Film, Science Fiction

Film: The 10th Victim

November 20, 2011

Sometimes you’re just in the mood for campy Italian cinema.  Wait, you aren’t?  Then by all means avoid The 10th Victim (1965), a weird technicolor adaptation of a classic Robert Sheckley SF satire.  In order to channel humanity’s violent nature, the world has developed The Big Hunt.  By registering for the hunt, contestants enter into a worldwide tournament of legalized murder.  If a contestant can survive ten rounds — five as a hunter, five as a victim — they are honored with the title of “decathlete” and win a million dollars.  Losers, well…later, dudes.

The story follows American contestant Caroline Meredith (Ursula Andress), whose takedown of her hunter in round nine — and wait’ll you see how she does it — draws the attention of a tea company (huh?) who want to use her tenth round as a publicity stunt, jazzing up the murder with dancing girls and mascots to sell their delicious beverage.  But Caroline’s victim is a dashing Italian fellow named Marcello Polletti (Marcello Mastroianni), going into his seventh round.  Because Caroline needs the murder to be filmed in a particular location, what follows is a sexually charged game of cat and mouse between the opponents, as they attempt to guess at the other’s schemes — and determine whether or not they’re falling in love.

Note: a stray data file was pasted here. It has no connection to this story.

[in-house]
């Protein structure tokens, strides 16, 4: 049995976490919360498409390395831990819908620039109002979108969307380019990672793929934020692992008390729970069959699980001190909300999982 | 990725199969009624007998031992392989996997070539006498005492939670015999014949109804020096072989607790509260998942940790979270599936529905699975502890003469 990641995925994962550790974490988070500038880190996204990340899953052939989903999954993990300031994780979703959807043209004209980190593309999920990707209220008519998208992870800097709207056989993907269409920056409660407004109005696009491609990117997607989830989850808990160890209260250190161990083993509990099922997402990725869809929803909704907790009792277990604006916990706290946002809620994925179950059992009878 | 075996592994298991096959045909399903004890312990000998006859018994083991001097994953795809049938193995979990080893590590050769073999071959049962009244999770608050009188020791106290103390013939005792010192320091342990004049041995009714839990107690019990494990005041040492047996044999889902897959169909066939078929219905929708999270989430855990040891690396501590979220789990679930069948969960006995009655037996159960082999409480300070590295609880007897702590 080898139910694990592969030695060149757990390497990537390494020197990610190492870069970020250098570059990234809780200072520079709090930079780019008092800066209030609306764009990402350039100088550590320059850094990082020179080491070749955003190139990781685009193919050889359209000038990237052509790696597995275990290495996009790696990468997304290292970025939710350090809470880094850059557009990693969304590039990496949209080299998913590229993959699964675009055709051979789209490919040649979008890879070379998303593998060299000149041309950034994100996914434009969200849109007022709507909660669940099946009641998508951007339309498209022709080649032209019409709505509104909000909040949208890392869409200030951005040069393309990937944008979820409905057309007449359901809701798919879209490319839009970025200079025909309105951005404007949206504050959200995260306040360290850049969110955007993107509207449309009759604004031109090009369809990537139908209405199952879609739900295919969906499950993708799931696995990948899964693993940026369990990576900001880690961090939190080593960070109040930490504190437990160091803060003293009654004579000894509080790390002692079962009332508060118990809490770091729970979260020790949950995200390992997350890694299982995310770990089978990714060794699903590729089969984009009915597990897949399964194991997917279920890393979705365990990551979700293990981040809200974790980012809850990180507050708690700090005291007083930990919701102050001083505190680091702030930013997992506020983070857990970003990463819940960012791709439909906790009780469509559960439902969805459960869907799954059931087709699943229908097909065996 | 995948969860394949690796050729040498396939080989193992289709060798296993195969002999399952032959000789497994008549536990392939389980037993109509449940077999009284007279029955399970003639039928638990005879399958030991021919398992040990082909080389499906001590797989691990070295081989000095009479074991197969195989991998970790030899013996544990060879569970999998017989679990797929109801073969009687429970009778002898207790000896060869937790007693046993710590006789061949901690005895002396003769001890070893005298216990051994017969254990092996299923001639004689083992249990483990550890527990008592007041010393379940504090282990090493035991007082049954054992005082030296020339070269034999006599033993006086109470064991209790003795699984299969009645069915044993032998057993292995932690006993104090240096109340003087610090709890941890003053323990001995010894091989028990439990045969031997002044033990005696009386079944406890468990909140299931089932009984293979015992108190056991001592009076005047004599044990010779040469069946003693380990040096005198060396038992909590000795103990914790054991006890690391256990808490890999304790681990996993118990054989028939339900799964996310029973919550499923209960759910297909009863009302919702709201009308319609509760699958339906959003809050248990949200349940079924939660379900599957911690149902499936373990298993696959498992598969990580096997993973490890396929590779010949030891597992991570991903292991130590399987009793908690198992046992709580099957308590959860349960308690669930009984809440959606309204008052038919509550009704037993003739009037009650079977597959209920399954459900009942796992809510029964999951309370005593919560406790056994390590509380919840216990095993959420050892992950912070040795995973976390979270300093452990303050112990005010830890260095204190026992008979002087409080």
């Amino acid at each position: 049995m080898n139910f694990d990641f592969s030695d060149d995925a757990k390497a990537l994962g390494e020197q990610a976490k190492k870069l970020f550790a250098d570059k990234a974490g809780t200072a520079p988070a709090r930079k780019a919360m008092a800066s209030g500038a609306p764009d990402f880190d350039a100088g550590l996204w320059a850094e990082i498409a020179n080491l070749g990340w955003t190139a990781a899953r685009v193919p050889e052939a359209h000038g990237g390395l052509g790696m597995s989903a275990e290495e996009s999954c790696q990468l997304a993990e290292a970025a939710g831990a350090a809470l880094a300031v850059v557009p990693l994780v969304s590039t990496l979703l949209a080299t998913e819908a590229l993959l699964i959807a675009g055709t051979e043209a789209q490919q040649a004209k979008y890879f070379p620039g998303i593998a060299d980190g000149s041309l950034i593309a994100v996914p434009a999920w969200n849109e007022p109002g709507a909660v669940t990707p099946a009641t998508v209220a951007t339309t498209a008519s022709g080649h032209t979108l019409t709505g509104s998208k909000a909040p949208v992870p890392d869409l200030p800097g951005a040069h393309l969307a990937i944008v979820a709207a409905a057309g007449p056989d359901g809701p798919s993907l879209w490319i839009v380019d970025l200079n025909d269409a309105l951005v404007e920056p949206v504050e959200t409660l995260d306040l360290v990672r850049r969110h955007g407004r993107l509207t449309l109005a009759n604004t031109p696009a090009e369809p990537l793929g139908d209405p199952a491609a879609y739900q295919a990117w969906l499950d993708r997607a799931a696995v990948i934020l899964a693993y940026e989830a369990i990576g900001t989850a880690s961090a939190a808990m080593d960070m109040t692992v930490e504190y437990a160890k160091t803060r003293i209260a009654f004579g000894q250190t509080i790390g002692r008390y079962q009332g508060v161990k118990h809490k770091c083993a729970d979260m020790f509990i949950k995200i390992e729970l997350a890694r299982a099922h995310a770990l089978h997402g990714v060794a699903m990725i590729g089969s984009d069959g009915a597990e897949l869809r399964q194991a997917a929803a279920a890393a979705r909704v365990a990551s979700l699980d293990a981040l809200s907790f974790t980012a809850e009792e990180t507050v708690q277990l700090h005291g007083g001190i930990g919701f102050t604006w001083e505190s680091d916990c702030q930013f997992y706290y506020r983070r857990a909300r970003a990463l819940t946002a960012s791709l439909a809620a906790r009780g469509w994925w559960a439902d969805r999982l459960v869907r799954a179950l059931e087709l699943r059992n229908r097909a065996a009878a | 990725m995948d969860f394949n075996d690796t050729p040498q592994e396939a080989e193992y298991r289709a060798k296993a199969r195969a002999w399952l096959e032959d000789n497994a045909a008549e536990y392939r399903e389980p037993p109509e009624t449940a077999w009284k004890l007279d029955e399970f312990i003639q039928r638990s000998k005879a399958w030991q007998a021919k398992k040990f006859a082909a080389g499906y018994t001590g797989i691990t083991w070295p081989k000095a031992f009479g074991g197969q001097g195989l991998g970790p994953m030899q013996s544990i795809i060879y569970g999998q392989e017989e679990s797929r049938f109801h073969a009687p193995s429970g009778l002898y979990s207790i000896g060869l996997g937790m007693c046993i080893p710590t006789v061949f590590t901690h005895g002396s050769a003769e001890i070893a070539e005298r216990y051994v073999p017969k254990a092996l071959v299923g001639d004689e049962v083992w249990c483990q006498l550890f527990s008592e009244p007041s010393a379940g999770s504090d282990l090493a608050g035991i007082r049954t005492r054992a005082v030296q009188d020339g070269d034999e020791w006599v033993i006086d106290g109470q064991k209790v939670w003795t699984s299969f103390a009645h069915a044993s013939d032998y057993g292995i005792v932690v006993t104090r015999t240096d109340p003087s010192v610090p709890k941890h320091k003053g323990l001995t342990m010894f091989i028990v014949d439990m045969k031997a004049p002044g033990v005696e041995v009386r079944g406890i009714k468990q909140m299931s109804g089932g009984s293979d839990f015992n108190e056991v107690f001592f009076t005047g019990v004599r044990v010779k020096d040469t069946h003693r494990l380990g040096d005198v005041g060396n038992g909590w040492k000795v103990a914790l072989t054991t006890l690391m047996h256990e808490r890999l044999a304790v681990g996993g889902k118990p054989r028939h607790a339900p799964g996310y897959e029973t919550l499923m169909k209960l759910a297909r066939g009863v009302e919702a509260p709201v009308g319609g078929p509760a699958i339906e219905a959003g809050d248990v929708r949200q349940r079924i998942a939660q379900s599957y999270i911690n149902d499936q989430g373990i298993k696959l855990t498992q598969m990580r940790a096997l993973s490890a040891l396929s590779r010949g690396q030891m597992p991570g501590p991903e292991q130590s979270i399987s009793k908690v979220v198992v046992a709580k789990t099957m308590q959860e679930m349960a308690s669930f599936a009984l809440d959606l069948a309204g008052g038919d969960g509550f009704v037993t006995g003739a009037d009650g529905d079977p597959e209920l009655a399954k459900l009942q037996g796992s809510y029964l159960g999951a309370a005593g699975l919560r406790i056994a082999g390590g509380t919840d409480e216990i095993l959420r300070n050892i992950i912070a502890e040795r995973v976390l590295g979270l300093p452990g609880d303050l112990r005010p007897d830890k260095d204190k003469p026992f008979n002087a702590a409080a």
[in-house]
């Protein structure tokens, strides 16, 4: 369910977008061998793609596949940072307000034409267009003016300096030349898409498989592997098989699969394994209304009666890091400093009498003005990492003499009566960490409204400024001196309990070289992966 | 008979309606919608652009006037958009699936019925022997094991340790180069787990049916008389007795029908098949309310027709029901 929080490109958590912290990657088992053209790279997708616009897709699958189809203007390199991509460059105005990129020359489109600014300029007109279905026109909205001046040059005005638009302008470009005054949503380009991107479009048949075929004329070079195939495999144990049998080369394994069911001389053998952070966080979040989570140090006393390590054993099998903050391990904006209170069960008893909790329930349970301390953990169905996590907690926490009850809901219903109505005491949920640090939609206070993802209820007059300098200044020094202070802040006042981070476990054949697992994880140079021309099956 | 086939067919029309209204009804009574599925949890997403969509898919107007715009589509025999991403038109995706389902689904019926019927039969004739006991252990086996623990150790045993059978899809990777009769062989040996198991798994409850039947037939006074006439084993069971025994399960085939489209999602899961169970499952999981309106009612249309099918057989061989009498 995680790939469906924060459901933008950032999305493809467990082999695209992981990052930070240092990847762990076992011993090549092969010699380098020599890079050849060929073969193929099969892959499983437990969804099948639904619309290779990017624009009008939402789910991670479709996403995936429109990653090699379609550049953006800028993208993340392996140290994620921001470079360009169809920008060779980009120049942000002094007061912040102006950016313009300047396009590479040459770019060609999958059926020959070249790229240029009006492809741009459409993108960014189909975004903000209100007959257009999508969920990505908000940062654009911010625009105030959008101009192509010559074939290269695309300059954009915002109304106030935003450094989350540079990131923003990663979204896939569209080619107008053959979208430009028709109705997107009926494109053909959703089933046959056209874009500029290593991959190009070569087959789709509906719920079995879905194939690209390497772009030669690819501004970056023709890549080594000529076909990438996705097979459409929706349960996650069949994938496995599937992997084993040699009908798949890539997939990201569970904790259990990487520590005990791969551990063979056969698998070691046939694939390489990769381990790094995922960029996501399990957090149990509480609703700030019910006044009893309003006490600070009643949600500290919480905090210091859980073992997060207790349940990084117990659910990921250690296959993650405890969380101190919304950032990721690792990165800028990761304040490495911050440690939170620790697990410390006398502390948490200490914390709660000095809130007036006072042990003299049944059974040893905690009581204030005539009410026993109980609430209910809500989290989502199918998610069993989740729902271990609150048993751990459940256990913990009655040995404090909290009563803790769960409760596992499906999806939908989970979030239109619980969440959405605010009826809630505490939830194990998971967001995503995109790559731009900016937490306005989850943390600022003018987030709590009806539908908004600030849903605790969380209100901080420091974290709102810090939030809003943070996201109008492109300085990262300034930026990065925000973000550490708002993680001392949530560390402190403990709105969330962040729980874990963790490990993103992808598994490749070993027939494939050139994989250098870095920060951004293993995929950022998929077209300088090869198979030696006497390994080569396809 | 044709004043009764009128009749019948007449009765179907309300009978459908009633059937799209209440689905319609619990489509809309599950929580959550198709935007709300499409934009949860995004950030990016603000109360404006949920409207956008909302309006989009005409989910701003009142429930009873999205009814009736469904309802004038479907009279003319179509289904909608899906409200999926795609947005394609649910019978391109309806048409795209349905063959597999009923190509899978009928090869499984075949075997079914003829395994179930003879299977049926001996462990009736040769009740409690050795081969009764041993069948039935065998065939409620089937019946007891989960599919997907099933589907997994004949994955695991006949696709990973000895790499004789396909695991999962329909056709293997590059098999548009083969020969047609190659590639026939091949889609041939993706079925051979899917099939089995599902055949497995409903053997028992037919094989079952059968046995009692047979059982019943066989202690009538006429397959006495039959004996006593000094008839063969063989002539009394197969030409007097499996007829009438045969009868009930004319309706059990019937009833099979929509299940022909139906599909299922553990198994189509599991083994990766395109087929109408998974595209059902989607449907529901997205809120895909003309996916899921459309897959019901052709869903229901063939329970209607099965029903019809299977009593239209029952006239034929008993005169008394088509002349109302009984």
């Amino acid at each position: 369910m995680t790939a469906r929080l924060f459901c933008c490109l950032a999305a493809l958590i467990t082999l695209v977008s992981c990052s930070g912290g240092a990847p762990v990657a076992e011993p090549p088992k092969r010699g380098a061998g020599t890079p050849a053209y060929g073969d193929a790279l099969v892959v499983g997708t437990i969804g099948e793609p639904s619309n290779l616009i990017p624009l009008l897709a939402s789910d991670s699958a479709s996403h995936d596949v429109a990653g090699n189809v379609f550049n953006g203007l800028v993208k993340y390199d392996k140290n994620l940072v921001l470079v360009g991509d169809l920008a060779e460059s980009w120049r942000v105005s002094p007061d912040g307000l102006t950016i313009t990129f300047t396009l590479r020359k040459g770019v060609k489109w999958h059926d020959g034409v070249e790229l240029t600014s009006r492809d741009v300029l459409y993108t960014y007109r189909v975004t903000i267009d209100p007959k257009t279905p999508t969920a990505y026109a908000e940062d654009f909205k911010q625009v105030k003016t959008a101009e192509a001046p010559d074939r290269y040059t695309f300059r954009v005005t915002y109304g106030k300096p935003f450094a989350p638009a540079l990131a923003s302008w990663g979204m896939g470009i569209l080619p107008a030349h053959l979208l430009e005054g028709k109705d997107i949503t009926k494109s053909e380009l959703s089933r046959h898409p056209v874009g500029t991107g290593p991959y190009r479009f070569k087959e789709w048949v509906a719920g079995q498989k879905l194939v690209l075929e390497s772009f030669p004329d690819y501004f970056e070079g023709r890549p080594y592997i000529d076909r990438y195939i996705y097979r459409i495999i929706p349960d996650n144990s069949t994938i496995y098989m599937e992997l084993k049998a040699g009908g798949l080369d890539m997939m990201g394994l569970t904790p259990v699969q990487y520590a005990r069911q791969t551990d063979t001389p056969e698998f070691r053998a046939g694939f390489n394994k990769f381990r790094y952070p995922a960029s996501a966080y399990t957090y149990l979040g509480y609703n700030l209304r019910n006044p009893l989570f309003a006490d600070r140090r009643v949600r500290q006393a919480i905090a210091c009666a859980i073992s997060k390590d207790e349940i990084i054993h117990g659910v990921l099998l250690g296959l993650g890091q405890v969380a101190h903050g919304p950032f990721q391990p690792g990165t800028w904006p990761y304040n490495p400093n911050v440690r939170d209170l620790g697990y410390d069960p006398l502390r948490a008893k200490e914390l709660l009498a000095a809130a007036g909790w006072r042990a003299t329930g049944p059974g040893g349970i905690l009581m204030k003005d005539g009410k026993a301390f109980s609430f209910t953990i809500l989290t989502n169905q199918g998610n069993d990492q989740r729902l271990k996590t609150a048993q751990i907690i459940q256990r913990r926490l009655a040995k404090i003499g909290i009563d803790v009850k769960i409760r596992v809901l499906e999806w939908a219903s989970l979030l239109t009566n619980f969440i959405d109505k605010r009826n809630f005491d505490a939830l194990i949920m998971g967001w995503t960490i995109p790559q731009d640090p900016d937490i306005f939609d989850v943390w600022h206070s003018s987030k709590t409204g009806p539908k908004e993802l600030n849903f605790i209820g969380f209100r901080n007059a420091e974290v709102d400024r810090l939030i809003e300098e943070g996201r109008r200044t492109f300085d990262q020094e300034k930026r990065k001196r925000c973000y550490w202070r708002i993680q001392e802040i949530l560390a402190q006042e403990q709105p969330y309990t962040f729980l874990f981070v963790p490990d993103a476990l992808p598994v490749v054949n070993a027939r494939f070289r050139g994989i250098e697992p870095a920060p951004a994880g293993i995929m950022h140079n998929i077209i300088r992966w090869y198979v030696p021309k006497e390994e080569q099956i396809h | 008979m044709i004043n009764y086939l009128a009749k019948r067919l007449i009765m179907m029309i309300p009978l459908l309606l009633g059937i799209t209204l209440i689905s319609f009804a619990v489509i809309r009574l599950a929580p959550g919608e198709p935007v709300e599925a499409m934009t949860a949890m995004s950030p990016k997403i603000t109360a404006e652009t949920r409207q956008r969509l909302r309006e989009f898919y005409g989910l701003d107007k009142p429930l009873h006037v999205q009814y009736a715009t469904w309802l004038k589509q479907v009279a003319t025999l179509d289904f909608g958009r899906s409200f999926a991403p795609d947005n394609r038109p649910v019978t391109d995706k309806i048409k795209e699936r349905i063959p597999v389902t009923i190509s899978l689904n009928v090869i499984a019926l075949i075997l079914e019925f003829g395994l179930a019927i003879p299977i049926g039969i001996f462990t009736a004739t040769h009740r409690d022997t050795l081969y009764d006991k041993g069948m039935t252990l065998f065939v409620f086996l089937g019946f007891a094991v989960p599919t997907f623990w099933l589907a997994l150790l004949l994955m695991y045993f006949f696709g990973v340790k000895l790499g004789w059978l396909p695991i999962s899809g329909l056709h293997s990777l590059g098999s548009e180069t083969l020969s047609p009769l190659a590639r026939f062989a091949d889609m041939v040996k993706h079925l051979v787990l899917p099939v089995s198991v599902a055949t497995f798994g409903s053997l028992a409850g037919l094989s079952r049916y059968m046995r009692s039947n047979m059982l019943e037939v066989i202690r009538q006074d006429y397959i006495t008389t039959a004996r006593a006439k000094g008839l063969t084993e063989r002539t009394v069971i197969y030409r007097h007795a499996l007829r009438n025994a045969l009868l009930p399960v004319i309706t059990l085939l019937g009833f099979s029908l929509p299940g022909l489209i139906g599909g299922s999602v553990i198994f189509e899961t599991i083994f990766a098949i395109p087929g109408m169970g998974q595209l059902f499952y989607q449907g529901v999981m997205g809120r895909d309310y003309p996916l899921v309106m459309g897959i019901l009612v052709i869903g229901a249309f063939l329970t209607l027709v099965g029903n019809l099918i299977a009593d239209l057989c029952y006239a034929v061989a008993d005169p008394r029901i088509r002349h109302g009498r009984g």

I’m pretty sure this isn’t a terribly faithful adaptation of the Sheckley novel I remember reading and enjoying way back when.  Both as SF and as comedy it’s flimsy stuff, although there is a certain goofy novelty value to the concoction.  It’s worth watching as an  amusing vehicle for two international sex symbols from the 1960s, but ultimately it’s one of those not-very-good films that isn’t quite bad enough to be great.

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